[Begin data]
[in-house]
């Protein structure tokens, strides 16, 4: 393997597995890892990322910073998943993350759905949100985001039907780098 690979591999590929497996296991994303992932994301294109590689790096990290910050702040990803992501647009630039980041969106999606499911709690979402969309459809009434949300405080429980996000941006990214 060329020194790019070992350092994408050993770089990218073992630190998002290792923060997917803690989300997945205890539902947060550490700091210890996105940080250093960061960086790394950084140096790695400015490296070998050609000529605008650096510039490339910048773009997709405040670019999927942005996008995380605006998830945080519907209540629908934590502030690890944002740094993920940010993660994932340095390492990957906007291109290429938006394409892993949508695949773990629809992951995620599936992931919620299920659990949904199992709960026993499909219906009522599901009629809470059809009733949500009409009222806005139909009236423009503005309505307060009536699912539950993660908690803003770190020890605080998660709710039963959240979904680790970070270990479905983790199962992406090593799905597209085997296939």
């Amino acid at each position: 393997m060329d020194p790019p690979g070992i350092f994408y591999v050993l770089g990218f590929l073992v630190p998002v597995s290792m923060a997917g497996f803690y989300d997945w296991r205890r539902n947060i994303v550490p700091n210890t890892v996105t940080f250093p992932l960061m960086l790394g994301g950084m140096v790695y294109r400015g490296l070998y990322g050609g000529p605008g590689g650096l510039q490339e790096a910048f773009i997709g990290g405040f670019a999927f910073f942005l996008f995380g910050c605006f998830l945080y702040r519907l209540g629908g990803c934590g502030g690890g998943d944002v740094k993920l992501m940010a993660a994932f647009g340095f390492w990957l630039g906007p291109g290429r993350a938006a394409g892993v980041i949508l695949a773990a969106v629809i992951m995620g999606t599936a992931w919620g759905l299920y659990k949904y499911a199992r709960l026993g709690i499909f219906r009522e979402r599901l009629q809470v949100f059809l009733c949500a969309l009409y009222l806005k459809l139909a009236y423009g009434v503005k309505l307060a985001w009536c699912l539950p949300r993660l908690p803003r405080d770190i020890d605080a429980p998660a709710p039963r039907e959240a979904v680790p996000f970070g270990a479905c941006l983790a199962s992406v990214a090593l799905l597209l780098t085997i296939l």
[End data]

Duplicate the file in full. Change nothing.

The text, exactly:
[in-house]
């Protein structure tokens, strides 16, 4: 393997597995890892990322910073998943993350759905949100985001039907780098 690979591999590929497996296991994303992932994301294109590689790096990290910050702040990803992501647009630039980041969106999606499911709690979402969309459809009434949300405080429980996000941006990214 060329020194790019070992350092994408050993770089990218073992630190998002290792923060997917803690989300997945205890539902947060550490700091210890996105940080250093960061960086790394950084140096790695400015490296070998050609000529605008650096510039490339910048773009997709405040670019999927942005996008995380605006998830945080519907209540629908934590502030690890944002740094993920940010993660994932340095390492990957906007291109290429938006394409892993949508695949773990629809992951995620599936992931919620299920659990949904199992709960026993499909219906009522599901009629809470059809009733949500009409009222806005139909009236423009503005309505307060009536699912539950993660908690803003770190020890605080998660709710039963959240979904680790970070270990479905983790199962992406090593799905597209085997296939």
């Amino acid at each position: 393997m060329d020194p790019p690979g070992i350092f994408y591999v050993l770089g990218f590929l073992v630190p998002v597995s290792m923060a997917g497996f803690y989300d997945w296991r205890r539902n947060i994303v550490p700091n210890t890892v996105t940080f250093p992932l960061m960086l790394g994301g950084m140096v790695y294109r400015g490296l070998y990322g050609g000529p605008g590689g650096l510039q490339e790096a910048f773009i997709g990290g405040f670019a999927f910073f942005l996008f995380g910050c605006f998830l945080y702040r519907l209540g629908g990803c934590g502030g690890g998943d944002v740094k993920l992501m940010a993660a994932f647009g340095f390492w990957l630039g906007p291109g290429r993350a938006a394409g892993v980041i949508l695949a773990a969106v629809i992951m995620g999606t599936a992931w919620g759905l299920y659990k949904y499911a199992r709960l026993g709690i499909f219906r009522e979402r599901l009629q809470v949100f059809l009733c949500a969309l009409y009222l806005k459809l139909a009236y423009g009434v503005k309505l307060a985001w009536c699912l539950p949300r993660l908690p803003r405080d770190i020890d605080a429980p998660a709710p039963r039907e959240a979904v680790p996000f970070g270990a479905c941006l983790a199962s992406v990214a090593l799905l597209l780098t085997i296939l």